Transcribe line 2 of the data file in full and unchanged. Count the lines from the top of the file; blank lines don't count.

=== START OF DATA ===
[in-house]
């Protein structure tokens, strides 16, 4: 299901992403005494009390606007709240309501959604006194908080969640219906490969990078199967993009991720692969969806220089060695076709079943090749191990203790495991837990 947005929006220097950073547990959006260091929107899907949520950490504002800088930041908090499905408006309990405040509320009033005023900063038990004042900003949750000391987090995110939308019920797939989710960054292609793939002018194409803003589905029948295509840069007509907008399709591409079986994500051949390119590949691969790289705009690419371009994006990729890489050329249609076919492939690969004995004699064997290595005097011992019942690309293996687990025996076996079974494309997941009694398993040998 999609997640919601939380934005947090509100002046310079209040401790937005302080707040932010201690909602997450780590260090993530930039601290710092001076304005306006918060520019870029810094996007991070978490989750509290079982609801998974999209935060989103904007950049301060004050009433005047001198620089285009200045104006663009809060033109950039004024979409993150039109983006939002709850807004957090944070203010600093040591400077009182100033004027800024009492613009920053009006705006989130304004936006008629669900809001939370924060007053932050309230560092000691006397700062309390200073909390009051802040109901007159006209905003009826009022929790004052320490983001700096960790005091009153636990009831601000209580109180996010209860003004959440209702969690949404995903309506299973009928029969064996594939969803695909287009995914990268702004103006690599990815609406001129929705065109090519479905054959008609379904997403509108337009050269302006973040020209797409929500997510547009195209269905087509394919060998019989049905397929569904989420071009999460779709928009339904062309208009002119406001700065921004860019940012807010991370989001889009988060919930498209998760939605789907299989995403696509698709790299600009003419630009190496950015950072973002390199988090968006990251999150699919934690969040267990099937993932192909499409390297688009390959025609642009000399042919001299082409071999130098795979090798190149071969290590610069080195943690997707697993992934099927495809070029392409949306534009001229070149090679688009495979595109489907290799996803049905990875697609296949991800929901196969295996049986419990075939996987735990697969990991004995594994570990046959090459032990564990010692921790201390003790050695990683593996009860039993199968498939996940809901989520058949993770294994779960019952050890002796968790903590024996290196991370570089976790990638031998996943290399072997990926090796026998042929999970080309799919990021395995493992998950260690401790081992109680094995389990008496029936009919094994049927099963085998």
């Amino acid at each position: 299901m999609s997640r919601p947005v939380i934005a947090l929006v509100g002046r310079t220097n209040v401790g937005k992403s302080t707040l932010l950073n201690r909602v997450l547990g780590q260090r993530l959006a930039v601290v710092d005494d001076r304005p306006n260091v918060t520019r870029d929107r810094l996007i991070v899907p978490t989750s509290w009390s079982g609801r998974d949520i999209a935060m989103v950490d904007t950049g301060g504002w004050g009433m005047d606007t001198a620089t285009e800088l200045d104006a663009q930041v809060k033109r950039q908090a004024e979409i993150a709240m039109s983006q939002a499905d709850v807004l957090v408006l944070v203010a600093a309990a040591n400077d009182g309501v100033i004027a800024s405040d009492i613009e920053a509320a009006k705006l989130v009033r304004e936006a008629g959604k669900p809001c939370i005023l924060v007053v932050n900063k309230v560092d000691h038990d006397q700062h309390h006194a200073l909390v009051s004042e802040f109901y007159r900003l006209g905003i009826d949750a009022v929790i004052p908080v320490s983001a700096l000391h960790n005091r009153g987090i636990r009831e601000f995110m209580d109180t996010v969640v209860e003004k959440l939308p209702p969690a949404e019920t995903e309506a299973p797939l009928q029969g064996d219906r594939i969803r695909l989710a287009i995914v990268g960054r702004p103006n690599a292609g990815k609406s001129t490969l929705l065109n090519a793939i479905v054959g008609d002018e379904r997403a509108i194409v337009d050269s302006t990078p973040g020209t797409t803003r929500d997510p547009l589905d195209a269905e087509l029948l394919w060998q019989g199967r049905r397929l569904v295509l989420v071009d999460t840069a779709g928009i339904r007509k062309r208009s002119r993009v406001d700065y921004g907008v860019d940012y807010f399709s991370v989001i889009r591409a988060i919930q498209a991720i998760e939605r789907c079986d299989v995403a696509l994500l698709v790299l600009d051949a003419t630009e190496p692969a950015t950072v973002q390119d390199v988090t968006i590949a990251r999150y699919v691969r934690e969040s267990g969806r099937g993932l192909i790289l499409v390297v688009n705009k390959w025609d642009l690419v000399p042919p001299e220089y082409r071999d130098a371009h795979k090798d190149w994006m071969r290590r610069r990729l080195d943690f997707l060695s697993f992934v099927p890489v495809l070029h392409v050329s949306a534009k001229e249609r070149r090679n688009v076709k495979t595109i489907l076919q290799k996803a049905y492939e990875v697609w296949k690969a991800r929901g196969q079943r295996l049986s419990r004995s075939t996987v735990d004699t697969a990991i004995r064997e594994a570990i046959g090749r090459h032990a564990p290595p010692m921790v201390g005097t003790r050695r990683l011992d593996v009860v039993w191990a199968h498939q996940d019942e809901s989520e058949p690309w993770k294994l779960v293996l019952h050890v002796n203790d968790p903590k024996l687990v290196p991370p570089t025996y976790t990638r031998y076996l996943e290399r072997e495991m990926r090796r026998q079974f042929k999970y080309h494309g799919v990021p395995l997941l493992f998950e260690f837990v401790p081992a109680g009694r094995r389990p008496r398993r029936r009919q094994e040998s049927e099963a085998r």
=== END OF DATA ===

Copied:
């Protein structure tokens, strides 16, 4: 299901992403005494009390606007709240309501959604006194908080969640219906490969990078199967993009991720692969969806220089060695076709079943090749191990203790495991837990 947005929006220097950073547990959006260091929107899907949520950490504002800088930041908090499905408006309990405040509320009033005023900063038990004042900003949750000391987090995110939308019920797939989710960054292609793939002018194409803003589905029948295509840069007509907008399709591409079986994500051949390119590949691969790289705009690419371009994006990729890489050329249609076919492939690969004995004699064997290595005097011992019942690309293996687990025996076996079974494309997941009694398993040998 999609997640919601939380934005947090509100002046310079209040401790937005302080707040932010201690909602997450780590260090993530930039601290710092001076304005306006918060520019870029810094996007991070978490989750509290079982609801998974999209935060989103904007950049301060004050009433005047001198620089285009200045104006663009809060033109950039004024979409993150039109983006939002709850807004957090944070203010600093040591400077009182100033004027800024009492613009920053009006705006989130304004936006008629669900809001939370924060007053932050309230560092000691006397700062309390200073909390009051802040109901007159006209905003009826009022929790004052320490983001700096960790005091009153636990009831601000209580109180996010209860003004959440209702969690949404995903309506299973009928029969064996594939969803695909287009995914990268702004103006690599990815609406001129929705065109090519479905054959008609379904997403509108337009050269302006973040020209797409929500997510547009195209269905087509394919060998019989049905397929569904989420071009999460779709928009339904062309208009002119406001700065921004860019940012807010991370989001889009988060919930498209998760939605789907299989995403696509698709790299600009003419630009190496950015950072973002390199988090968006990251999150699919934690969040267990099937993932192909499409390297688009390959025609642009000399042919001299082409071999130098795979090798190149071969290590610069080195943690997707697993992934099927495809070029392409949306534009001229070149090679688009495979595109489907290799996803049905990875697609296949991800929901196969295996049986419990075939996987735990697969990991004995594994570990046959090459032990564990010692921790201390003790050695990683593996009860039993199968498939996940809901989520058949993770294994779960019952050890002796968790903590024996290196991370570089976790990638031998996943290399072997990926090796026998042929999970080309799919990021395995493992998950260690401790081992109680094995389990008496029936009919094994049927099963085998």